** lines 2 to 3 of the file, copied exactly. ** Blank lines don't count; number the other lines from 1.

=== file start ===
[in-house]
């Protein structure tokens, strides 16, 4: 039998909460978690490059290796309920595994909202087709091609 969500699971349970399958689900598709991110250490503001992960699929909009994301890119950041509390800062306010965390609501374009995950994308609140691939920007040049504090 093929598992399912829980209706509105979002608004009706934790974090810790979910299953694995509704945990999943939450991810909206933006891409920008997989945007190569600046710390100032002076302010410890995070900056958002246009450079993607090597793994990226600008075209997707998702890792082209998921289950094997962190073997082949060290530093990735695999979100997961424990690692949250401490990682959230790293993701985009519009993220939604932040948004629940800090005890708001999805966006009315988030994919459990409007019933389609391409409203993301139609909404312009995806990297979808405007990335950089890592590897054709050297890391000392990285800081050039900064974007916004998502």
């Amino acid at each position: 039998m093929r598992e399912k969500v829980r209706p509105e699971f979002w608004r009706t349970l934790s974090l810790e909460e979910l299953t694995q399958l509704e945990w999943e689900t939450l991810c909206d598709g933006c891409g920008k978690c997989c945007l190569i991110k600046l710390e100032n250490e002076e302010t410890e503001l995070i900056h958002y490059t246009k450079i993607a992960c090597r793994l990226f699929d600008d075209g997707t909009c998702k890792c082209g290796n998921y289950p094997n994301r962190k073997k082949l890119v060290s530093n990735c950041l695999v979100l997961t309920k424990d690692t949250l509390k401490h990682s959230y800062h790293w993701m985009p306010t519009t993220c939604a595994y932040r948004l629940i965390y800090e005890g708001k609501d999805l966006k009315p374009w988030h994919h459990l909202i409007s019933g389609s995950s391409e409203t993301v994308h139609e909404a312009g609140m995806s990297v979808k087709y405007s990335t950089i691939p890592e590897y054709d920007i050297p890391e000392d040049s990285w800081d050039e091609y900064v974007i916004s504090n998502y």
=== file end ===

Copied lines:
């Protein structure tokens, strides 16, 4: 039998909460978690490059290796309920595994909202087709091609 969500699971349970399958689900598709991110250490503001992960699929909009994301890119950041509390800062306010965390609501374009995950994308609140691939920007040049504090 093929598992399912829980209706509105979002608004009706934790974090810790979910299953694995509704945990999943939450991810909206933006891409920008997989945007190569600046710390100032002076302010410890995070900056958002246009450079993607090597793994990226600008075209997707998702890792082209998921289950094997962190073997082949060290530093990735695999979100997961424990690692949250401490990682959230790293993701985009519009993220939604932040948004629940800090005890708001999805966006009315988030994919459990409007019933389609391409409203993301139609909404312009995806990297979808405007990335950089890592590897054709050297890391000392990285800081050039900064974007916004998502």
């Amino acid at each position: 039998m093929r598992e399912k969500v829980r209706p509105e699971f979002w608004r009706t349970l934790s974090l810790e909460e979910l299953t694995q399958l509704e945990w999943e689900t939450l991810c909206d598709g933006c891409g920008k978690c997989c945007l190569i991110k600046l710390e100032n250490e002076e302010t410890e503001l995070i900056h958002y490059t246009k450079i993607a992960c090597r793994l990226f699929d600008d075209g997707t909009c998702k890792c082209g290796n998921y289950p094997n994301r962190k073997k082949l890119v060290s530093n990735c950041l695999v979100l997961t309920k424990d690692t949250l509390k401490h990682s959230y800062h790293w993701m985009p306010t519009t993220c939604a595994y932040r948004l629940i965390y800090e005890g708001k609501d999805l966006k009315p374009w988030h994919h459990l909202i409007s019933g389609s995950s391409e409203t993301v994308h139609e909404a312009g609140m995806s990297v979808k087709y405007s990335t950089i691939p890592e590897y054709d920007i050297p890391e000392d040049s990285w800081d050039e091609y900064v974007i916004s504090n998502y």